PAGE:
Jewish World Review Jan. 8, 2013/ 26 Teves, 5773
Come let us reason together, or: A matter of public health
By Paul Greenberg
"What is there to say?" That's the question editorial writers all over the country were asking themselves after what happened at an elementary school in
All those children. And the teachers who were killed trying to protect them. There were no words. Words would have been a kind of sacrilege. So here at the
It was a natural enough, a human enough response. A respectful enough, even reverential enough, response. Like that of anyone who knows he has nothing to say but hurries to a house of mourning with a plate of food, a green plant, or nothing but his presence. Just to be there. To listen. And be still. To observe a moment of silence. To just Be Still.
There would be words enough later, more than enough. A flood of words -- turgid and muddy, a whole sea of platitudes and banalities and worn phrases are rolled out every time something like this happens. The psychologists must have a term for it -- the way a shocking event may only confirm what we've believed all along. It's not Cognitive Dissonance exactly. It's not cognition at all, but just a kind of autonomous reaction, like a knee jerking. A new outrage? It only seems to solidify old ideas. Here is what we've always thought and too often said. And now say again.
The gun-control people concluded that the answer was ... more gun control. The NRA, after a long hesitation that showed it does have some shame, announced that the answer was ... more guns. Specifically at schools. The usual guilt merchants were there to say it was all the fault of Society, which is always a handy scapegoat. If everybody is to blame, no one is. By making the responsibility collective, none of us in particular have to accept it. The critics of today's culture, if that's the right word, thought long and hard and intellectually, and concluded that it was all the fault of ... today's culture.
The usual Job's Comforters, arriving late but unchanged, were there to say we'd brought it on ourselves. All the voices fell into their accustomed places in this Greek chorus, producing a swelling discord.
It's a particularly American assumption, that for every problem, or even unspeakable horror, there is a solution, or at least a new policy. And it has its advantages. There's something -- indeed, much -- to be said for tighter regulation of firearms in our gun-happy society. Just as there's much to be said for cutting out the pornography of violence that streams across our television screens. And for having a guard -- a well-trained and well-armed one -- at every school.
Who needs those military-style assault weapons flooding the market? And those banana clips full of ammo. Why? To go squirrel hunting? To satisfy some veteran's nostalgia for the weapon he once fired on the range? How strange. I've never had the slightest longing for a 105-millimeter howitzer I could call my own.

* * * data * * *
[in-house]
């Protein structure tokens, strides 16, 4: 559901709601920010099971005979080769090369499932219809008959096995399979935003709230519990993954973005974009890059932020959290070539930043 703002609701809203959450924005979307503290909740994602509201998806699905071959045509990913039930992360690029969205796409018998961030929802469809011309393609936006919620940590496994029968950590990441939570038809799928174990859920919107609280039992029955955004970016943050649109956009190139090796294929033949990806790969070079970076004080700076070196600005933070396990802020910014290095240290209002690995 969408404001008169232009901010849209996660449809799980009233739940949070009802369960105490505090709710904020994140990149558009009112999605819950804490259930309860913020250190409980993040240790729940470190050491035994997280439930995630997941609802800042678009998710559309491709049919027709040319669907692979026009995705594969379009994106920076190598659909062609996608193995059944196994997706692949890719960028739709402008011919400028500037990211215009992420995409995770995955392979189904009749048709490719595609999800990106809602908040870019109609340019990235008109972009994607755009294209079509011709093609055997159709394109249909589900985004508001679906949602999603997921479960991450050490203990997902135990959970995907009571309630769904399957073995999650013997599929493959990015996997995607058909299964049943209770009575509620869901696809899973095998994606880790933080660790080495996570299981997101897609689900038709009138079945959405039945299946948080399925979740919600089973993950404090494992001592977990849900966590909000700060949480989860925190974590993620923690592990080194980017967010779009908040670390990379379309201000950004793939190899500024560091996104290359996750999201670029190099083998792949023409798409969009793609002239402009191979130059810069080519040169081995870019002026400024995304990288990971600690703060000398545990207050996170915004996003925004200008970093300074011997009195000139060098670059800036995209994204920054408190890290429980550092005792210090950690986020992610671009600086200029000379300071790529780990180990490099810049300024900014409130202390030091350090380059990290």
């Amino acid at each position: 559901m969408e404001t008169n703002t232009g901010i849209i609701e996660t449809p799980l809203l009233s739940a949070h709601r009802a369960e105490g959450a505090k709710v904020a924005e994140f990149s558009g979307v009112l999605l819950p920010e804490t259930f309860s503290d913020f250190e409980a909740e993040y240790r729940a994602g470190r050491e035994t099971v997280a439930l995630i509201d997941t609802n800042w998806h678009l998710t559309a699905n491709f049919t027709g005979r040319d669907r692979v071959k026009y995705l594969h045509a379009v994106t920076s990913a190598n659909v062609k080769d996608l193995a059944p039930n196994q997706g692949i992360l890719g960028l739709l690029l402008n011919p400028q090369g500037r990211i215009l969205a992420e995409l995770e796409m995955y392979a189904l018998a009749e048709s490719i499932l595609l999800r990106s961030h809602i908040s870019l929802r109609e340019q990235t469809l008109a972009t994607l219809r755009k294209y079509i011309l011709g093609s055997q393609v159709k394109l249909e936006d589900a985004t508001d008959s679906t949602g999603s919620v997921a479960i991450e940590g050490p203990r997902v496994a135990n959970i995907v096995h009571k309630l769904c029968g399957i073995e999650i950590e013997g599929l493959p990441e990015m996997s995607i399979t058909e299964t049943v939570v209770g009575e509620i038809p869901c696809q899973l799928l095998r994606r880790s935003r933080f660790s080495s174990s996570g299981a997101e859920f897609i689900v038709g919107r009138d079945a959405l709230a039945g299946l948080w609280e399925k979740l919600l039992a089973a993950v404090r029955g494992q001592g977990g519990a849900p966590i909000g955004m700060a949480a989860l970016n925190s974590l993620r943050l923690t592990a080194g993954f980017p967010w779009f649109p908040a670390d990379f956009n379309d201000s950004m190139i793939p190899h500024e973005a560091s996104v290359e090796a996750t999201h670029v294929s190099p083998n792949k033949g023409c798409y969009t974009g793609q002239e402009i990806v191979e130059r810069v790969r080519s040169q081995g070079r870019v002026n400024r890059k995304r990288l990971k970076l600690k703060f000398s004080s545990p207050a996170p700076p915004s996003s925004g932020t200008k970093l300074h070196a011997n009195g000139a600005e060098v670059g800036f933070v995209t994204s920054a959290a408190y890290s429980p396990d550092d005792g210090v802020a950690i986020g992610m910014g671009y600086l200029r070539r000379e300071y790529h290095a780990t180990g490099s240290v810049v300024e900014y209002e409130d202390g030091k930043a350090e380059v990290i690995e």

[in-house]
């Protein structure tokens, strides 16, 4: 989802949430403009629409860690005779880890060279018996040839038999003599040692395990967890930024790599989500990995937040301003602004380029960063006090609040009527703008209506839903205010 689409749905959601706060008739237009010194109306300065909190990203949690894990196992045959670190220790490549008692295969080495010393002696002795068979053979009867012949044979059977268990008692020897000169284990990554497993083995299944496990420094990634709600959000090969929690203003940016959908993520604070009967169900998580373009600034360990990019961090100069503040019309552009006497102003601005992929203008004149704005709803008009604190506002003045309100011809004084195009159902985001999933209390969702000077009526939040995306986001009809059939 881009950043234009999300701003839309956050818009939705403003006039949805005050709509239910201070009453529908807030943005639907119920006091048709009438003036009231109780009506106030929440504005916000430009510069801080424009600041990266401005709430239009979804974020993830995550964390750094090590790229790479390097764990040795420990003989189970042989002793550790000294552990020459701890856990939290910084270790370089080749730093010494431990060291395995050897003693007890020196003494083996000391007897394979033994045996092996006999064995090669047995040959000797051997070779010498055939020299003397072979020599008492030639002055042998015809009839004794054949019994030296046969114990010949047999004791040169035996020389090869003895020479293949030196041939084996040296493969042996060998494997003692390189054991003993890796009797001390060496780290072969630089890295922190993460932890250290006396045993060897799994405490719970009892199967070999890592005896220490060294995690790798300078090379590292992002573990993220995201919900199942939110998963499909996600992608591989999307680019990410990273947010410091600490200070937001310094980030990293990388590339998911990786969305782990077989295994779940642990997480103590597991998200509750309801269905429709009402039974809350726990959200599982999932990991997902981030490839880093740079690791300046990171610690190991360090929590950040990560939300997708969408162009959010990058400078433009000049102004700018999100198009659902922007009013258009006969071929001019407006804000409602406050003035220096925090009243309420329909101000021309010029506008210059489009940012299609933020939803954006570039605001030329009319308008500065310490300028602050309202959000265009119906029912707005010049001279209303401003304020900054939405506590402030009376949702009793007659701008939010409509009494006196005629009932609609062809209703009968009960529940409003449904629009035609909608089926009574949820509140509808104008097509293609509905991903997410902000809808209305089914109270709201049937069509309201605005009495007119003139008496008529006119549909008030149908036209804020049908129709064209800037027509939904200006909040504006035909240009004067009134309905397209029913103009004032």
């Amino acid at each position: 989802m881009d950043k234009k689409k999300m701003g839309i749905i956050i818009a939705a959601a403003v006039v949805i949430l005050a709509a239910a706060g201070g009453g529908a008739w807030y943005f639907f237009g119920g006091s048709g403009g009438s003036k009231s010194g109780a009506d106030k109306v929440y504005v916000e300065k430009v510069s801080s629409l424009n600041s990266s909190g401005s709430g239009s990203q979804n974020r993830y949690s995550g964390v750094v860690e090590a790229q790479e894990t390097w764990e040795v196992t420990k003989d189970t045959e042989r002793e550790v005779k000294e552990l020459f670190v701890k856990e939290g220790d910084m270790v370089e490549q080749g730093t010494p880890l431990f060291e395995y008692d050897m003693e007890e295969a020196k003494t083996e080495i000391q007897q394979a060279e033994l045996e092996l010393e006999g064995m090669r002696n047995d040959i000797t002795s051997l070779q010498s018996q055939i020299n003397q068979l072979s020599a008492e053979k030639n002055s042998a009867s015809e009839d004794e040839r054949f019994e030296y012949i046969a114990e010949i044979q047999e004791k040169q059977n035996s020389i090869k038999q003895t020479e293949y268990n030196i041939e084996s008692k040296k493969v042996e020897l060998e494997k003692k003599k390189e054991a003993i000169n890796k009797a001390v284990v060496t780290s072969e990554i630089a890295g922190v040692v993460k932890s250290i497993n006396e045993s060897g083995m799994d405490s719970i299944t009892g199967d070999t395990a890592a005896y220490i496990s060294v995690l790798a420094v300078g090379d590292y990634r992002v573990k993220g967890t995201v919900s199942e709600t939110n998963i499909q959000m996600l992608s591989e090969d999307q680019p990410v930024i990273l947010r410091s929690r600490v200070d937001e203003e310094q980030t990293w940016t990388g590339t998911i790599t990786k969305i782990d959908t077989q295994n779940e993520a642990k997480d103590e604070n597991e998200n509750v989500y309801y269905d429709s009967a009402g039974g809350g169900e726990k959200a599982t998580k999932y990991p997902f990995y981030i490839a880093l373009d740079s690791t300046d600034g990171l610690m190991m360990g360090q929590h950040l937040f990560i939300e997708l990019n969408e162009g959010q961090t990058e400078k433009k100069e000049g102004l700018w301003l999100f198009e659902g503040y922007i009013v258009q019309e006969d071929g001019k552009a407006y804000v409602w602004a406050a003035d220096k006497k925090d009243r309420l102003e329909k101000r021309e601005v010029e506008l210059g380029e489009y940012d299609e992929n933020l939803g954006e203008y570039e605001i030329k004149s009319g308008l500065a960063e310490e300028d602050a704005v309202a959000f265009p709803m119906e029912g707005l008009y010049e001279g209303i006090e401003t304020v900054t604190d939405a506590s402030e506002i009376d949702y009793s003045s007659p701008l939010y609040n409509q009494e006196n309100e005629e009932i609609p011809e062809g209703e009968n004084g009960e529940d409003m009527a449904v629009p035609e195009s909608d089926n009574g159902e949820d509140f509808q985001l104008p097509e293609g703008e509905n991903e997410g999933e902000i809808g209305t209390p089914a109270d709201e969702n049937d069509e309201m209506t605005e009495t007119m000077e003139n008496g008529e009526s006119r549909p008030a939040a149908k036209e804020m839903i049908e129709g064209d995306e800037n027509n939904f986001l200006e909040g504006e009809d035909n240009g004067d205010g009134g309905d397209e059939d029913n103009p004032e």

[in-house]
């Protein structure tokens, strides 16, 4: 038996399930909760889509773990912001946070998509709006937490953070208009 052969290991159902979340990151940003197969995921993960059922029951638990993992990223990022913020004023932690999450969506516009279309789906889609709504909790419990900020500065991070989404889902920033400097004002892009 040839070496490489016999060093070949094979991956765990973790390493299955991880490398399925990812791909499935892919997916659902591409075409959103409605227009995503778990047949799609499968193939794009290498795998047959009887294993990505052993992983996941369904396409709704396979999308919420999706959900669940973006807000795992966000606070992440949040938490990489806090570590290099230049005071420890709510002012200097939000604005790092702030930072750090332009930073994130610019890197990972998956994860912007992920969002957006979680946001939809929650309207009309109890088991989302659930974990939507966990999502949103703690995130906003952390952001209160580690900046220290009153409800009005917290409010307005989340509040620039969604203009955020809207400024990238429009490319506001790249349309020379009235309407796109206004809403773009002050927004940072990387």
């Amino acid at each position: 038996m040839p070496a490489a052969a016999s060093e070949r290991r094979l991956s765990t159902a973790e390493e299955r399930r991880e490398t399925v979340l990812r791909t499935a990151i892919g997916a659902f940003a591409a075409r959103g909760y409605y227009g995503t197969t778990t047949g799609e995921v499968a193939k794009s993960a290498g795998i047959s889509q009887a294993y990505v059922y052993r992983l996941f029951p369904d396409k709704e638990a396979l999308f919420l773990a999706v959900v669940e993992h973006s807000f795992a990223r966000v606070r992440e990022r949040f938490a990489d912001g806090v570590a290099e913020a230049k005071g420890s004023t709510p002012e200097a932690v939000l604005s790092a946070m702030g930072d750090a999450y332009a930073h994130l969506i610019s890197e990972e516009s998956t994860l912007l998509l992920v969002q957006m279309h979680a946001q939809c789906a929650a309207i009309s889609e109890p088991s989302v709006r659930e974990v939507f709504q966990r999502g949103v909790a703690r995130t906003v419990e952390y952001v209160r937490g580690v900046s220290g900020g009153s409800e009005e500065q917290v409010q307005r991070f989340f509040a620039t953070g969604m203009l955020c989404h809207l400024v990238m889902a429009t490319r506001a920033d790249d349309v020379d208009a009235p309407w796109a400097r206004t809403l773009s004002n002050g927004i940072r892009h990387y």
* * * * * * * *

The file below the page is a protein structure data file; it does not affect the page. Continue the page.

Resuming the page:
But any logic and humility, let alone any new insight, was soon lost in the national shout show that follows every
And what's this -- something good out of
Here's hoping he'll also get together with some leading cultural critics and people who work in mental health. So they can talk about violent video games and such. And the need to pay more attention to potential killers while they're still potential, rather than after they've shot up a school, movie theater, fast-food restaurant. Or firemen rushing to the rescue and being ambushed by some maniac.
Please, no more Band-Aids instead of a complete physical -- and mental -- check up. Let's check the ideological hang-ups and moralistic judgments at the door before tackling this all too widespread problem. Let's approach this problem in much the way government has responded to other challenges when it comes to public health, whether smoking or venereal disease or polio, smallpox and such. That response has been remarkably effective. The progress on all those fronts has been dramatic. Smoke-covered newsrooms, not to mention bars and restaurants, have become things of the past. Also, the conspiracies of silence that used to cover the Big C or AIDS -- and prevent honest discussion and effective treatment.
Now is the time, way past the time, to approach violence in our society in much the same way as we did those other plagues -- as a problem in public health rather than an ideological tug-of-war. Surely we can respect the Second Amendment and still act to protect our children. It's striking what Americans can accomplish when we approach a challenge in pragmatic rather than political fashion. Didn't this used to be a can-do society, not a debating society?
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JWR contributor Paul Greenberg, editorial page editor of the Arkansas Democrat-Gazette, has won the Pulitzer Prize for editorial writing. Send your comments by clicking here.
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